The marijuana industry’s first $1 billion ‘unicorn’ is a Canadian company you’ve probably never heard of

canopy growth marijuana 2

Bruce Linton, founder and CEO of Canopy

Canopy Growth

In a once-abandoned Hershey chocolate factory in the small town
of Smiths Falls, Ontario, the largest legal marijuana producer in
the world grows, trims, processes, packages, and ships weed
across the Great White North.

Canopy Growth is a cannabis holding company that
supplies the drug to nearly half
of Canada’s current medical
marijuana patient base, following its acquisition of rival
producer Mettrum in January. Unless you’re one
of those 40,000 users who lights up with Canopy’s bud, you’ve
probably never heard of the company.

In the fall of 2016, Canopy, which trades on the Toronto Stock
Exchange under the ticker “WEED,” became the first company in the
marijuana industry to achieve elusive “unicorn”
status. The manufacturing giant blew past
a $2 billion
valuation on November 16, one week after eight
US states passed ballot initiatives legalizing marijuana in some

(Its valuation, along with other publicly traded marijuana
companies that saw their market cap grow after the US
election, has since settled to $943
, as of February 1.)

The manufacturer’s colossal growth stems from a belief
that as more countries legalize marijuana on a federal level,
companies like Canopy will be able to branch out into
international markets. Canopy already exports marijuana products
to Germany and Brazil.

Canopy wants to become the Proctor & Gamble of pot. Several
brands fall under its umbrella and cater to different user
preferences. There’s Tweed,
a medical marijuana producer with slick and youthful
branding that could be mistaken for a designer jean company.
The Quebec-based Vert
allows Canopy to tap into the French-speaking market,
while Bedrocan Canada has
a distinct clinical feel that is likely to gain favor among
strictly medicinal users.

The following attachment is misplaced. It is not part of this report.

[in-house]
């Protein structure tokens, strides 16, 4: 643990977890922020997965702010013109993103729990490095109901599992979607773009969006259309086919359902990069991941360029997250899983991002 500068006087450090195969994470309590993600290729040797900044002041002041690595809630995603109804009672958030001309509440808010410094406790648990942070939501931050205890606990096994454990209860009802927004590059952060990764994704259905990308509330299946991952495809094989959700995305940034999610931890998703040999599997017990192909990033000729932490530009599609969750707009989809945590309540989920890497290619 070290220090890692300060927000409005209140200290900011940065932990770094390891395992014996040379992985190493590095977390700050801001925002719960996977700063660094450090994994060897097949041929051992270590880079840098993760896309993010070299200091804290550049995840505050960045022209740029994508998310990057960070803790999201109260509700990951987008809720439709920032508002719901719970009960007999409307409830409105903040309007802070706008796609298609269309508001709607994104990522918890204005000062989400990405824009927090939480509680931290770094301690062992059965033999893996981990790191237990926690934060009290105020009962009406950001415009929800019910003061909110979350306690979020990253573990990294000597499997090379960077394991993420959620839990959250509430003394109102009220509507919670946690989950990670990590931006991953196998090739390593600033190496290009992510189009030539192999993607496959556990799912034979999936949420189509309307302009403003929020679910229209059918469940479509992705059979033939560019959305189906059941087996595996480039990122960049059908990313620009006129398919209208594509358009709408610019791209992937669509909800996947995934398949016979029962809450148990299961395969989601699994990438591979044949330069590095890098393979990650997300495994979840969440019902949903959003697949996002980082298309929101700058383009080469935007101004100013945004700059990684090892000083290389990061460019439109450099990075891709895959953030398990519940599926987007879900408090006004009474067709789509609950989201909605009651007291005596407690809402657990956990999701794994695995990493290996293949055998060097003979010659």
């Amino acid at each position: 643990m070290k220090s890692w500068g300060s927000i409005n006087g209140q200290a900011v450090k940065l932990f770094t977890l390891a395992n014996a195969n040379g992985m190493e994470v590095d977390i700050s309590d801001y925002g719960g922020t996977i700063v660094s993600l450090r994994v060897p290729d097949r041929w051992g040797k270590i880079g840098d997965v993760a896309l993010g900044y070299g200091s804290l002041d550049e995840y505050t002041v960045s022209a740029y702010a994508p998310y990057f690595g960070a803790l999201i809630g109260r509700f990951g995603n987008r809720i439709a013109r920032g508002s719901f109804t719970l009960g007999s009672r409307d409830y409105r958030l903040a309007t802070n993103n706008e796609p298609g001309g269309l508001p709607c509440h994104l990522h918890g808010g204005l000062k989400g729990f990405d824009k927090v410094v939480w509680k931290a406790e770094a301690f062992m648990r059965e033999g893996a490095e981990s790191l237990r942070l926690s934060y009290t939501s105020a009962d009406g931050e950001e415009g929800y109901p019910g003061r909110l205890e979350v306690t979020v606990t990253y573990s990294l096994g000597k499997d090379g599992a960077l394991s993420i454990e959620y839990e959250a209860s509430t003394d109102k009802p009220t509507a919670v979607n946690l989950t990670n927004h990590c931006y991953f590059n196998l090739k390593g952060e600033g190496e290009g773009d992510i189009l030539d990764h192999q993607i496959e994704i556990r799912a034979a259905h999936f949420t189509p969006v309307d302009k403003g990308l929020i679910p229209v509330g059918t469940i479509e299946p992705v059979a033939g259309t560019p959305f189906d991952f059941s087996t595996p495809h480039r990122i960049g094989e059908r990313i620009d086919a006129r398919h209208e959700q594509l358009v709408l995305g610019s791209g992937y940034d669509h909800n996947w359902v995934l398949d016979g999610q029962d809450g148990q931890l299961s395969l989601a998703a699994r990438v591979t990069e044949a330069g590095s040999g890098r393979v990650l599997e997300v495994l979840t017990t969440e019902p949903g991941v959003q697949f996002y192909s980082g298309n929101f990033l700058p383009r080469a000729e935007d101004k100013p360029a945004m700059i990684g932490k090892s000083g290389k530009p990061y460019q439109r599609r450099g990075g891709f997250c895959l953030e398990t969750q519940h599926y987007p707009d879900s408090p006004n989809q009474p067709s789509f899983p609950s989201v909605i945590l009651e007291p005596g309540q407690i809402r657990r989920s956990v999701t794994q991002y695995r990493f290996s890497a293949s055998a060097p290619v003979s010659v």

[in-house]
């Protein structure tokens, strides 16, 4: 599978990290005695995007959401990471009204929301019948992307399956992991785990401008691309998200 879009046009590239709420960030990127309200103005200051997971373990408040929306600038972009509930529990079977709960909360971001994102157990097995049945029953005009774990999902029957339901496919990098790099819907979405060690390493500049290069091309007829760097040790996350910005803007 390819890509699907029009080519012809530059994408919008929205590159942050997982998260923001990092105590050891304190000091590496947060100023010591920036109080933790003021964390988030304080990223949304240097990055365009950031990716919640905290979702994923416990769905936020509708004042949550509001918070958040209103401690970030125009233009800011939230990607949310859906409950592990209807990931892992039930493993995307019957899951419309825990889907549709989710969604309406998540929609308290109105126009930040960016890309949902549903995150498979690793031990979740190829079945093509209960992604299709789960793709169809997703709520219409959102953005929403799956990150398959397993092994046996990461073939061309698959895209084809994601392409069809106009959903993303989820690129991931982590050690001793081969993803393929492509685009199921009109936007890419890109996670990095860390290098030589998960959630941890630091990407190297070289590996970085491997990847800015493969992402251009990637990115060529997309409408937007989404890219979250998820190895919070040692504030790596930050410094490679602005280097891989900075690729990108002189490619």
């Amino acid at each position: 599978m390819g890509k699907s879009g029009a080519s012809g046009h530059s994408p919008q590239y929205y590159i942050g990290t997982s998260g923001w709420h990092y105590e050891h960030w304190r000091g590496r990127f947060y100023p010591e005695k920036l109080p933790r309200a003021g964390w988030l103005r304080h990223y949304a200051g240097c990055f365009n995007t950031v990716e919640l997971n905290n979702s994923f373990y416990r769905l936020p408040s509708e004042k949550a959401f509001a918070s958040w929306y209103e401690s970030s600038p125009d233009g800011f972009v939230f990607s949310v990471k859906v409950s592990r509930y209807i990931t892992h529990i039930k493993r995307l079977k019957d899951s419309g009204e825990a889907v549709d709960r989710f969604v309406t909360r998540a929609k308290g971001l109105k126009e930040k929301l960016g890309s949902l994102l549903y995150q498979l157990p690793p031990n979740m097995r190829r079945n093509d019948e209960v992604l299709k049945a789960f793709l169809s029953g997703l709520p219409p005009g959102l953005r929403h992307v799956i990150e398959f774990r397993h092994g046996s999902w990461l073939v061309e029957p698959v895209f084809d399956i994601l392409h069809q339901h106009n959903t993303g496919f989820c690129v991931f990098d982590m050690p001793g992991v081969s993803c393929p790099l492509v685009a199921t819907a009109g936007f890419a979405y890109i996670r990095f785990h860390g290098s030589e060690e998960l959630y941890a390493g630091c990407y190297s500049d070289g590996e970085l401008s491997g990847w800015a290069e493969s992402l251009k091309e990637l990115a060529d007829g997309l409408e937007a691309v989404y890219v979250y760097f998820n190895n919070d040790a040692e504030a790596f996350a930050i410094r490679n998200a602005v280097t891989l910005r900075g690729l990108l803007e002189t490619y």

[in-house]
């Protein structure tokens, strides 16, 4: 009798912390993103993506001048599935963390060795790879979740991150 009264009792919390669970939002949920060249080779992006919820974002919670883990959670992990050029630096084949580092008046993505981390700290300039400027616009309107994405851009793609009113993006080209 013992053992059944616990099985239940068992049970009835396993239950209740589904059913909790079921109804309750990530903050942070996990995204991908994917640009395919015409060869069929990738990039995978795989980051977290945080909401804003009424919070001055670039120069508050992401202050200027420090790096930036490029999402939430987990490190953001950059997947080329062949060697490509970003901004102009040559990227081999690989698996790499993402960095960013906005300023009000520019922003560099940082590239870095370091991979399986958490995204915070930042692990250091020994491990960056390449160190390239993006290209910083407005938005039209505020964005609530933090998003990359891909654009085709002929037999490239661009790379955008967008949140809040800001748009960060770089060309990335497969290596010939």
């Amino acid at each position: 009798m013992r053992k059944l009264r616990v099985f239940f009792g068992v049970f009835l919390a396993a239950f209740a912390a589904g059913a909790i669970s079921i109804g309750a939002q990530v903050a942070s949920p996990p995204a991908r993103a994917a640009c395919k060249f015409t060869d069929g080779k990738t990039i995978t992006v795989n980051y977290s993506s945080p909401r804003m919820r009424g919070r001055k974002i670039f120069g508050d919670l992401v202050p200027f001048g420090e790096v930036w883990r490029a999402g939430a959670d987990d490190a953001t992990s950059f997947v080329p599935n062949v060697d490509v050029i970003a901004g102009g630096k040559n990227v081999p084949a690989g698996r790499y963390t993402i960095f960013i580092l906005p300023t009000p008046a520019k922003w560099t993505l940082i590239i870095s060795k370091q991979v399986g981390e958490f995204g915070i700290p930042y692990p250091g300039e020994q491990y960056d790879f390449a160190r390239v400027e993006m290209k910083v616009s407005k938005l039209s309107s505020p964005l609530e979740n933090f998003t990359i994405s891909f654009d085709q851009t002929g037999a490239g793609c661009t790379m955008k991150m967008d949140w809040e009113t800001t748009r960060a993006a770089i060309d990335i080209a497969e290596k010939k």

canopy growth marijuana 1

Canopy Growth operates out of an abandoned factory at 1
Hersey Drive.

Canopy Growth

Every day, Bruce Linton, founder and CEO of Canopy, passes
a police station as he pulls into the parking lot of the
472,000-square-foot former chocolate factory where his company
grows pot. It’s a stark reminder that his success
couldn’t happen were he based in the US.

Since 2000, Canadians have enjoyed the ability to possess and
grow small amounts of weed for medical use. In 2014, the
government began licensing companies like Canopy to produce mass
amounts of marijuana for patients suffering from serious

The industry raked in $869 million in legal sales in
2016, and
is expected to reach $22.6 billion
when Prime Minister
Justin Trudeau opens up the
recreational market this

canopy growth marijuana 4

Tweed is a top Canadian producer of medical

Canopy Growth

The legal framework around marijuana in Canada makes
Canopy’s growth possible, Linton tells Business

“It’s really about the public policy. That doesn’t sound
sexy or exciting. But if you don’t have the right public policy,
you don’t
have the right business opportunity,” Linton

Linton is a renaissance man, with over 10 years executive
experience working in software, telecommunications, water
sanitation, and concrete manufacturing. When I asked why he made
the leap into the volatile cannabis industry, I half-expected him
to wax poetic on the magical healing powers of the plant.

He had a more pragmatic answer.

Linton wanted to create a vertically integrated company —
one that grows marijuana in addition to processing it for oils,
gel capsules, and other products, and packaging it for
shipment — because it would give him better control over
quality and bring down costs.

canopy growth marijuana 3

A Canopy Growth employee stands in the halo of the
marijuana grow room.

Canopy Growth

Plus, the industry has no organized competition yet, Linton said.
With marijuana regulation in the US trailing Canada’s more mature
program, he saw an opportunity to get a head start in the
increasingly global industry. He eyes the recreational market
with optimism.

The company’s fiscal year ends in March, and Linton expects it to
post $12 million in revenue, up from $2 million between 2015 and
2016. Canopy’s recent acquisition of Mettrum for $430 million

brings its

production capacity up
to six licensed facilities and 665,000
square feet.

Patients shouldn’t expect to find stoner iconography on
Canopy’s website and in its facilities. The
company aims to elevate the drug to higher standards.

“We didn’t try to pursue the lowest common denominator
concept of, ”Let’s assume everybody’s stoned and not paying
attention.’ We took the approach of, ‘Let’s assume everybody’s
paying attention and maybe marijuana is something they’re
interested in,'” Linton says.

from SAI